- Genome editing could potentially decrease, or even eliminate, the incidence of many serious genetic diseases, reducing human suffering worldwide.
- It might also be possible to install genes that offer lifelong protection against infection.
- CRISPR may prove useful in De-Extinction Efforts.
- For example, Researchers are using the powerful gene-editing tool to recreate the woolly mammoth.
- CRISPR Could Create New, Healthier Foods- In agricultural crops, Crispr has the potential to impact yield, disease resistance, taste, and other traits. Few experiments have been done. If successful it can help us to eradicate the problem of hunger and malnutrition.
|Disadvantages of Gene Editing
- Making irreversible changes to every cell in the bodies of future children and all their descendants would constitute extraordinarily risky human experimentation.
- There are issues including off-target mutations (unintentional edits to the genome), persistent editing effects, genetic mechanisms in embryonic and fetal development, and longer-term health and safety consequences.
- Altering one gene could have unforeseen and widespread effects on other parts of the genome, which would then be passed down to future generations.
- Many consider genome alterations to be unethical, advocating that nature should be left to run its own course.
- Few argue that after permitting human germline gene editing for any reason would likely lead to its ignorance of the regulatory limits, to the emergence of market-based eugenics that would exacerbate already existing discrimination, inequality, and conflict.
|What are the risks associated?
- In the 2016 Worldwide Threat Assessment of the US Intelligence Community statement United States Director of National Intelligence, James R. Clapper, named genome editing as a potential weapon of mass destruction, stating that genome editing conducted by countries with regulatory or ethical standards “different from Western countries” probably increases the risk of the creation of harmful biological agents or products.
- Low cost and accelerated pace of development of this technology and its deliberate or unintentional misuse might lead to far-reaching economic and national security implications.
- It could lead to the manufacture of biological weapons by potential bioterrorists who might use the knowledge to create vaccine-resistant strains of other poxviruses, such as smallpox, that could affect humans.
|Ethical concerns over Genome Editing
- India has not permitted the trials of CRISPR-Cas9 technology to edit the human germline. The Department of Biotechnology and the Indian Council of Medical Research (ICMR) discusses the social and ethical implications of genome editing in India.
- “Our main concern is that the technology should not be used for human enhancement”, said ICMR Director Dr. Soumya Swaminathan said.
- Ethical concerns are a little more important in India than in other countries, but strict laws can help regulate it. Prenatal sex determination was banned by The Pre Conception and Pre-Natal Diagnostic Techniques (PCPNDT) Act, 1994, and The Surrogacy (Regulation) Bill, 2016, which has been introduced in the Parliament, seeks to prohibit commercial surrogacy- in India's ethical legal environment, germline editing is unlikely to have an easy passage.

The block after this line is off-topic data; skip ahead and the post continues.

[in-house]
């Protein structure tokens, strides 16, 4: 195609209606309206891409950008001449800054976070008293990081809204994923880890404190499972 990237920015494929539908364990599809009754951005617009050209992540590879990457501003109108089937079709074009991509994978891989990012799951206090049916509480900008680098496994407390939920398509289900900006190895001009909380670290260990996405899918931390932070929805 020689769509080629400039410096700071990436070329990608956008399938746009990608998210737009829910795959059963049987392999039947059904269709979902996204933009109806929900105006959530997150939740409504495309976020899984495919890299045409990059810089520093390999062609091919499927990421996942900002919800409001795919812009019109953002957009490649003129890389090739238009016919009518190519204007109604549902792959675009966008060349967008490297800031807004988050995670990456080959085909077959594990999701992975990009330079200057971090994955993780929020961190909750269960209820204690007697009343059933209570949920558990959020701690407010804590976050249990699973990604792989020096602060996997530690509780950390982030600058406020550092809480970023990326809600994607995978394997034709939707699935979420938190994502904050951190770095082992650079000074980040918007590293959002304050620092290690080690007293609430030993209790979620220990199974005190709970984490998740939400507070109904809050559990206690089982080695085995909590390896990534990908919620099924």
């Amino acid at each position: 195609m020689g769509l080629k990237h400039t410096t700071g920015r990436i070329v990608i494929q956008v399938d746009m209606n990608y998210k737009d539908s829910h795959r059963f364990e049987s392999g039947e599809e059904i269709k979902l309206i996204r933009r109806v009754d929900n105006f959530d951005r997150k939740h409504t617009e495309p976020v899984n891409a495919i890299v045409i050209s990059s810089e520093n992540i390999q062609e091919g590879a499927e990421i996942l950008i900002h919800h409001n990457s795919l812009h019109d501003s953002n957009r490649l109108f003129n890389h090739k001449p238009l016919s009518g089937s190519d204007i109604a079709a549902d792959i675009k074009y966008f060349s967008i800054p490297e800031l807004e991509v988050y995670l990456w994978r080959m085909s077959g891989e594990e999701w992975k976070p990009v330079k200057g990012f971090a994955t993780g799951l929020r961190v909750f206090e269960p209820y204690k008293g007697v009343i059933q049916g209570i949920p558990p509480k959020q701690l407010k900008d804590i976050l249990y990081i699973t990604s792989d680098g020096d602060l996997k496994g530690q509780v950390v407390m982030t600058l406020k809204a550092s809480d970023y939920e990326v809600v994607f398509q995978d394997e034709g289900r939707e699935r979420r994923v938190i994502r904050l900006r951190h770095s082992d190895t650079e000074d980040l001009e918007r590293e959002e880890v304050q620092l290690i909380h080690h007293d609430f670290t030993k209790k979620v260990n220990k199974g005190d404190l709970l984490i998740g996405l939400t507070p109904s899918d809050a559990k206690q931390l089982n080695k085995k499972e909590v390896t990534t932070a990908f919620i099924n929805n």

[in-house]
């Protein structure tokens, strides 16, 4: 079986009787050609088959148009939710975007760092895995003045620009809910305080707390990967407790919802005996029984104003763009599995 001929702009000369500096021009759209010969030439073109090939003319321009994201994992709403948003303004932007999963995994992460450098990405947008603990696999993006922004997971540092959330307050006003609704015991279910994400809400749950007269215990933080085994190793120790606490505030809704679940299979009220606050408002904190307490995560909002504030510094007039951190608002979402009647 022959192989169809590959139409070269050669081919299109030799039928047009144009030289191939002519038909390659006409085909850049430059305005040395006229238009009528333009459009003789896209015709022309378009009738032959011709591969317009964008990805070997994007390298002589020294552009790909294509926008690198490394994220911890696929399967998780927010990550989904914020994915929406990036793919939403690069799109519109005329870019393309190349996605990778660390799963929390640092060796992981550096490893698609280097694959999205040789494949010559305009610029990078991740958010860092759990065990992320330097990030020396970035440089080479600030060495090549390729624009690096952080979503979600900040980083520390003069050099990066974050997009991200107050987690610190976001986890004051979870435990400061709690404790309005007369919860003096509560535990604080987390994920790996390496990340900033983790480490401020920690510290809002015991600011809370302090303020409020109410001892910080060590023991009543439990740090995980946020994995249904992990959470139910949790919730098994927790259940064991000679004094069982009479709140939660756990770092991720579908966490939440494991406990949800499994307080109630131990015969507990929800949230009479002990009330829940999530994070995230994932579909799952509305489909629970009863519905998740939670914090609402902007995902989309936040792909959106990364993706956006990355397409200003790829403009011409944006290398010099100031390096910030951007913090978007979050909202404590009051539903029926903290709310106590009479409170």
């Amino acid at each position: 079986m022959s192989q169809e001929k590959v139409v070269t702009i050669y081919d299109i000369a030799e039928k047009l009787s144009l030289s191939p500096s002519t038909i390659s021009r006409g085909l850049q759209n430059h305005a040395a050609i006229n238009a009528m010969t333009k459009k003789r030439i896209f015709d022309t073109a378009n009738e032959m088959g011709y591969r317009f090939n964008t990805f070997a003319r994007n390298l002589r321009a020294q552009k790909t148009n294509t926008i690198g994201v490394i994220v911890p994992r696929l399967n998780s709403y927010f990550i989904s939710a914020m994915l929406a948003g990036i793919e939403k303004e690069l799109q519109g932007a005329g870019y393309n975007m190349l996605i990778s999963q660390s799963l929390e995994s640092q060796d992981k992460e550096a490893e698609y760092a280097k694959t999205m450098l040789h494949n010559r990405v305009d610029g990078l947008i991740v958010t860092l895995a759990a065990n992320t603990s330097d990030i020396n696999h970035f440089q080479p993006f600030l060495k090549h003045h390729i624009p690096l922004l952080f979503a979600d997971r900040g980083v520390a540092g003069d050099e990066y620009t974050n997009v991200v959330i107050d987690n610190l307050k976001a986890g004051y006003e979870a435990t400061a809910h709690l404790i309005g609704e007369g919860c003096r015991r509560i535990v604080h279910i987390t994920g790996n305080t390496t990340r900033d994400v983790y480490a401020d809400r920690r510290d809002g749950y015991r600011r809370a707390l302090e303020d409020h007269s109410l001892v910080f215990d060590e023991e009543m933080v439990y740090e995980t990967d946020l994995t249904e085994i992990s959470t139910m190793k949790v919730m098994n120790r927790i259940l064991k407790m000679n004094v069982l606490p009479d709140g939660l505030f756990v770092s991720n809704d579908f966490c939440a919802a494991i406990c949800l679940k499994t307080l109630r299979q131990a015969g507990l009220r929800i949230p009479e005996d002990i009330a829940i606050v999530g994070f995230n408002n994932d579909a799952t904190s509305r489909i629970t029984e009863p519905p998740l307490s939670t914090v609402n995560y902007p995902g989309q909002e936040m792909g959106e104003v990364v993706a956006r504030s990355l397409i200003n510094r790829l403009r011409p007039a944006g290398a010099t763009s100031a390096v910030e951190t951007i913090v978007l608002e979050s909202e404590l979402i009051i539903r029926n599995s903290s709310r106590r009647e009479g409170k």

- The technology can be used by the rich to customize a baby with desired traits and allowing human genome editing could make India a hub for a certain kind of medical tourism, rather than surrogacy has done.
- The concept of gene editing can slip into prenatal testing, fetal management, and IVF. Developing and underdeveloped countries that face social barriers such as a preference for male children need to tread carefully.
- Another ethical challenge germline cell and embryo genome editing brings up includes whether it would be permissible to use this technology to enhance normal human traits (such as height or intelligence).
- There are growing concerns about trying to produce “designer” babies or altered human beings.
- Based on concerns about ethics and safety, germline cell and embryo genome editing are currently illegal in many countries.
- Experts recommend that germline editing should be done only on genes that lead to serious diseases and when no other reasonable treatment alternatives exist.
- Among other criteria, they stress the need to have data on the health risks and benefits and the need for continuous oversight during clinical trials. They also recommend following up on families for multiple generations.
- CRISPR technology is indeed a path-breaking technology, to alter genes in order to tackle a number of conventional and unconventional problems.
- The most promising use of CRISPR technology is in the treatment of diseases. For example, sickle cell anaemia.
- However, experiments and tests to validate its use must be subjected to appropriate scrutiny by the regulators, and their use must be controlled to prevent commercial misuse.
- Scientists across the world are still working to determine whether the CRISPR technology is safe and effective for use in people.